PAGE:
- Turnkey Hybrid Cloud stacks built on VxRail.
- Customers can get a turnkey Enterprise-ready ITaaS (IaaS + critical IT services) via the Enterprise Hybrid Cloud on Vxrail (which you can read more about here).
- Customers can get a turnkey developers platform via the Native Hybrid Cloud on VxRail – which takes the industry’s leading PaaS in Pivotal Cloud Foundry, and included object storage, and data analytics toolsets, and makes it simple.
NET? There is no better, easier, more turnkey way to make IT a hero again via ITaaS than EHC on VxRail, and your developers start singing than NHC on VxRail.
We’re always trying to keep a pulse on what customers are doing, and why. We commissioned a study around HCI that was done by the 451 Group which asked 636 customers in a blind survey. It’s fascinating. Look at how much it reflects the observations above (seriously, we didn’t lead the witness) on customer’s current HCI use, what they want to do next, and where they are doing it here. I’ll give you one example, and follow the link for the full report.
I wish I could have known THAT at the beginning of the year :-)
That all said.. things can always be better. What can be better with VxRail?
- The biggest issue right now is supply and demand. It’s a bit glib to say “we have a great problem – we can’t make them fast enough”, but it’s really a problem. When we started in march, we had a 40+ day lead time. We brought that down to around 10 days later in the year, but right now, it’s gone back up to a point the team and I know is not good enough. It’s notable that this is true – in some cases. The current delivery time is around 2 weeks for VxRail units that are NOT using parts that are the most constrained.
It’s no secret that here is a NAND shortage in the industry that is pretty broad. Supply < Demand for NAND - period. I got into a dialog with my friend Duncan Epping at VMware who was noting a wild variance vendor to vendor by SSD/NVMe capacity, supplier and vendor. I can only speak for ourselves, and the Dell EMC supply chain team does this better than ANYONE else – it’s not a conspiracy :-) What happens is that depending on allocations and commitments, as well as which particular supply is validated in servers and systems built on systems – anyone can have periods of supply chain disruption. When that happens – you get all sorts of weird economic effects.
Look – it’s our problem – and the teams are working furiously on it. For people who need VxRail systems urgently, contact your Dell EMC HCI/CI specialists – they have access to a site that shows them lead times by part, and sometimes a simple configuration change can shrink delivery times by 5-7x.
Furthermore the Dell EMC supply chain teams are the best, and we’ll get it back down to a couple of weeks in a heartbeat. Also, we’re making it easier for people to see where their orders are.
In the meantime, we’re working through all the details to broaden the supply chain for the most constrained parts – but we need to do it carefully, always thinking of the customer first (imagine if we don’t fully qualify, or even if we do – we don’t track which units have which drives – and then later on, firmware updates or other hardware changes are needed).
We’re learning fast and furiously. It’s a really object lesson that anyone that says “hardware is not relevant” might just making a bit of a fool of themselves :-) Magic may be in the software more and more – but the real customer value is in the SYSTEM and the OUTCOME – which is a composite of great software, great hardware, and great service.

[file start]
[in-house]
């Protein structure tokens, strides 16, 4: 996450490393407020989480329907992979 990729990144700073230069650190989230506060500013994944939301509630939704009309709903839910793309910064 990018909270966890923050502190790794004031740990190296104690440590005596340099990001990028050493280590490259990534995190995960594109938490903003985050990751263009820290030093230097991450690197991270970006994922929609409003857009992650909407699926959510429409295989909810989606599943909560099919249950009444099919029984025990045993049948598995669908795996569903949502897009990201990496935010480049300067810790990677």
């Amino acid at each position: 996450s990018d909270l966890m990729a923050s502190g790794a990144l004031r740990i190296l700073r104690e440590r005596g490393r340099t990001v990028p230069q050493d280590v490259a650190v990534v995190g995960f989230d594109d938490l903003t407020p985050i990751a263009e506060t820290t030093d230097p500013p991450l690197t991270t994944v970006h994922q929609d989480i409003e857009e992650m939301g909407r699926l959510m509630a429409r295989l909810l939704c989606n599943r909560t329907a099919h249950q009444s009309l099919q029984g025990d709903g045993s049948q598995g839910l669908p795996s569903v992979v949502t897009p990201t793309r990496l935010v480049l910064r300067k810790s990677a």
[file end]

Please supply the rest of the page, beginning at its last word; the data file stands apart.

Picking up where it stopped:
And… always looking forward is important. What can people expect next?
- Big news on the economic front. Right around the corner (as in DAYS) we have a face-melting, mind-blowing full economic consumption model for VxRail. You don’t capitalize a thing. Oh, and there’s so, so much more. I can’t wait to share with the world, and get your feedback! I think it’s going to be huge – but, ultimately, you’ll be the judge of that.
- Big year roadmap wise. Thematically, 2017 will be a year of three stories:
- 6 months of “core stabilization” for the 4.0 release train via regular lifecycle releases – we feel great about the competitiveness of the VxRail 4.0 platform, it’s now about continued focus on execution. As of the 4.0 release, all updates are completely hands-off and customers can do it themselves – easy.
- 2 major releases in the 4.x release train.
- We will have a major software update that brings all the vSphere 6.5u1 and 6.6 vSAN goodies, including vSAN-based encryption, 2-node configurations and a TON more.
- We will have a major hardware platform update that brings the Skylake/Purley platforms – as well as a whole new world of NVMe and NVDIMMs. There will be more on the GPU front as well – as that market cooks.
- Big year operations wise. There are still a few “artifacts” of well, the fact that we’re 6 months into the largest high-tech merger ever, and VxRail is one of the products leading the charge. You can currently only get VxRail on Dell EMC PowerEdge hardware in 14 countries. The legacy VxRail hardware pre-merger parts remain available globally. Those two “artifacts” also manifest in some being ordered the heritage “EMC way/systems” and some being ordered the heritage “Dell way/systems”. We’ll iron these kinks out – and make the Dell EMC PowerEdge based units be available everywhere.
As a proud dad, I love my kids. I love VxRail and the Dell EMC/VMware VxRail team almost as much :-) In all seriousness, just like with children – it takes a village, and I want to take this anniversary moment to say a quick “thank you” to many who have been part of the success:
- I want to thank David Goulden (Dell EMC CEO) and Pat Gelsinger (VMware CEO) for having the faith in the team to give this a go together. It’s working!
- To Ray O’Farrell (VMware CTO) I want to thank you for being my partner in so much of this. The fight is worth it!
- To Gil Shneorson, Yanbing Li and the combined Dell EMC and VMware team on VxRail and vSAN - thank you for making awesome products! Together with John Gilmartin and crew – we will do the same for customers who want the SDN/network domain in there with VxRack SDDC in 2017!
- To our Dell EMC field and partners – thank you for your confidence in the face of a lot of challenges. We will not let you down!
… And most of all – to all our customers – legion around the world, thank you for your confidence in us, thank you for your partnership, and thank you for voting with your dollars. We’re only getting started!
… think about it. If this is the 1 year anniversary of VxRail, where in effect it’s still a baby, where will we be at the end of year 2, when it will be a talking toddler?
Are you a VxRail customer? How is it going? What do you want to see next?